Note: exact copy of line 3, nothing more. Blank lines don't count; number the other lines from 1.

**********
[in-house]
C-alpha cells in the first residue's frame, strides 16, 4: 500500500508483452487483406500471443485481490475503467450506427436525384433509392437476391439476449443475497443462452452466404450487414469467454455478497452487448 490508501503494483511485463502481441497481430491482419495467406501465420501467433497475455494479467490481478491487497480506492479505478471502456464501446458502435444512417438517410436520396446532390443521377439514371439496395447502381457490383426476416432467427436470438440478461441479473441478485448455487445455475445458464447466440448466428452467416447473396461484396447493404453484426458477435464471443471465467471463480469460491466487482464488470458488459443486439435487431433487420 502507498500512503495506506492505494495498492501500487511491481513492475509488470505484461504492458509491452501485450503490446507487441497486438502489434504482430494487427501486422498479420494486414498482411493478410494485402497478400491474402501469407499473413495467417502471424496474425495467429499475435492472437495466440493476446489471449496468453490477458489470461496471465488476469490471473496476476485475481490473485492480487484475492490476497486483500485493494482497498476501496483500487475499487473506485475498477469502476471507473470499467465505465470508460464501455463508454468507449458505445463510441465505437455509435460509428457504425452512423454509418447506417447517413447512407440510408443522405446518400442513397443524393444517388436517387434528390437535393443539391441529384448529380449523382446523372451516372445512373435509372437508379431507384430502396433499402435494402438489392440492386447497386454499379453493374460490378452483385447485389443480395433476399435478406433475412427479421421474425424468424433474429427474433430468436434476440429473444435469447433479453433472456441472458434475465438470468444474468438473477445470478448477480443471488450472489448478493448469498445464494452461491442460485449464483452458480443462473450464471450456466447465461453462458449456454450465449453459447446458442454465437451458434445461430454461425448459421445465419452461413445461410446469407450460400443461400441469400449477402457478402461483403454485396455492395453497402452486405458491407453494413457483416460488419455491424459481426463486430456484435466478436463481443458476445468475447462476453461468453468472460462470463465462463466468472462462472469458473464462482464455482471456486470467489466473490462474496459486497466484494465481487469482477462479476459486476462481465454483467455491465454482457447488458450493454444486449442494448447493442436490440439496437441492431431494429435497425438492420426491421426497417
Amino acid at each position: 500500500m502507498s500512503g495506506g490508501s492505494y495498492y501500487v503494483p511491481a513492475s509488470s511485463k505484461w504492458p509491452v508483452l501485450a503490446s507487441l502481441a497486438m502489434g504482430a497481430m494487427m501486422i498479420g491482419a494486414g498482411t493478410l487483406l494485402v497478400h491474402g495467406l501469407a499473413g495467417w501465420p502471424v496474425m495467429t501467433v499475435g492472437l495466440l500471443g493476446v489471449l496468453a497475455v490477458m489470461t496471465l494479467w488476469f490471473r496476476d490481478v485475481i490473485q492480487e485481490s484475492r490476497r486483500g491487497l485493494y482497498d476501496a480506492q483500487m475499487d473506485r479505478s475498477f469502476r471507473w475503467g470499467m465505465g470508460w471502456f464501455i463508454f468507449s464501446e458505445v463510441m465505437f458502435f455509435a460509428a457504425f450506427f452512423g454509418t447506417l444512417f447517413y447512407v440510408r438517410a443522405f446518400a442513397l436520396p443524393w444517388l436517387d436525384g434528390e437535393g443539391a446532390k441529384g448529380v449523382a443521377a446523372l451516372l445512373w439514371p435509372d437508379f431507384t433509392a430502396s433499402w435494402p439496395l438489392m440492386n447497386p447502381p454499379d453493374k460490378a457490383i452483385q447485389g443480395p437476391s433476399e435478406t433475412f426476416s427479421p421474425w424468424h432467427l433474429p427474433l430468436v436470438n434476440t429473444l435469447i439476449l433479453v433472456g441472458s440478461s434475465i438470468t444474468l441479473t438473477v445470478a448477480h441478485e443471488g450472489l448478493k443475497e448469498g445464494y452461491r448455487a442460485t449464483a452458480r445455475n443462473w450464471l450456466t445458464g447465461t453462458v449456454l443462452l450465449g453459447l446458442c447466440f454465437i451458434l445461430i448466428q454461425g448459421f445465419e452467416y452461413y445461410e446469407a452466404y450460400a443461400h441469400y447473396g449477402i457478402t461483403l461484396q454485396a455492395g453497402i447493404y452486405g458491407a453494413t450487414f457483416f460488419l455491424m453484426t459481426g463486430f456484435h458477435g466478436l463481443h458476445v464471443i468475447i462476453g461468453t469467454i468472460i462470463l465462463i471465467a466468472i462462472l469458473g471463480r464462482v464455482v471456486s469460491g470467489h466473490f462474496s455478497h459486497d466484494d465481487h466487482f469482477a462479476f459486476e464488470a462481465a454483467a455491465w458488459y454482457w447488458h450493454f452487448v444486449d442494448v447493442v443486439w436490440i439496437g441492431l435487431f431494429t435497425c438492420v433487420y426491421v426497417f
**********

Amino acid at each position: 500500500m502507498s500512503g495506506g490508501s492505494y495498492y501500487v503494483p511491481a513492475s509488470s511485463k505484461w504492458p509491452v508483452l501485450a503490446s507487441l502481441a497486438m502489434g504482430a497481430m494487427m501486422i498479420g491482419a494486414g498482411t493478410l487483406l494485402v497478400h491474402g495467406l501469407a499473413g495467417w501465420p502471424v496474425m495467429t501467433v499475435g492472437l495466440l500471443g493476446v489471449l496468453a497475455v490477458m489470461t496471465l494479467w488476469f490471473r496476476d490481478v485475481i490473485q492480487e485481490s484475492r490476497r486483500g491487497l485493494y482497498d476501496a480506492q483500487m475499487d473506485r479505478s475498477f469502476r471507473w475503467g470499467m465505465g470508460w471502456f464501455i463508454f468507449s464501446e458505445v463510441m465505437f458502435f455509435a460509428a457504425f450506427f452512423g454509418t447506417l444512417f447517413y447512407v440510408r438517410a443522405f446518400a442513397l436520396p443524393w444517388l436517387d436525384g434528390e437535393g443539391a446532390k441529384g448529380v449523382a443521377a446523372l451516372l445512373w439514371p435509372d437508379f431507384t433509392a430502396s433499402w435494402p439496395l438489392m440492386n447497386p447502381p454499379d453493374k460490378a457490383i452483385q447485389g443480395p437476391s433476399e435478406t433475412f426476416s427479421p421474425w424468424h432467427l433474429p427474433l430468436v436470438n434476440t429473444l435469447i439476449l433479453v433472456g441472458s440478461s434475465i438470468t444474468l441479473t438473477v445470478a448477480h441478485e443471488g450472489l448478493k443475497e448469498g445464494y452461491r448455487a442460485t449464483a452458480r445455475n443462473w450464471l450456466t445458464g447465461t453462458v449456454l443462452l450465449g453459447l446458442c447466440f454465437i451458434l445461430i448466428q454461425g448459421f445465419e452467416y452461413y445461410e446469407a452466404y450460400a443461400h441469400y447473396g449477402i457478402t461483403l461484396q454485396a455492395g453497402i447493404y452486405g458491407a453494413t450487414f457483416f460488419l455491424m453484426t459481426g463486430f456484435h458477435g466478436l463481443h458476445v464471443i468475447i462476453g461468453t469467454i468472460i462470463l465462463i471465467a466468472i462462472l469458473g471463480r464462482v464455482v471456486s469460491g470467489h466473490f462474496s455478497h459486497d466484494d465481487h466487482f469482477a462479476f459486476e464488470a462481465a454483467a455491465w458488459y454482457w447488458h450493454f452487448v444486449d442494448v447493442v443486439w436490440i439496437g441492431l435487431f431494429t435497425c438492420v433487420y426491421v426497417f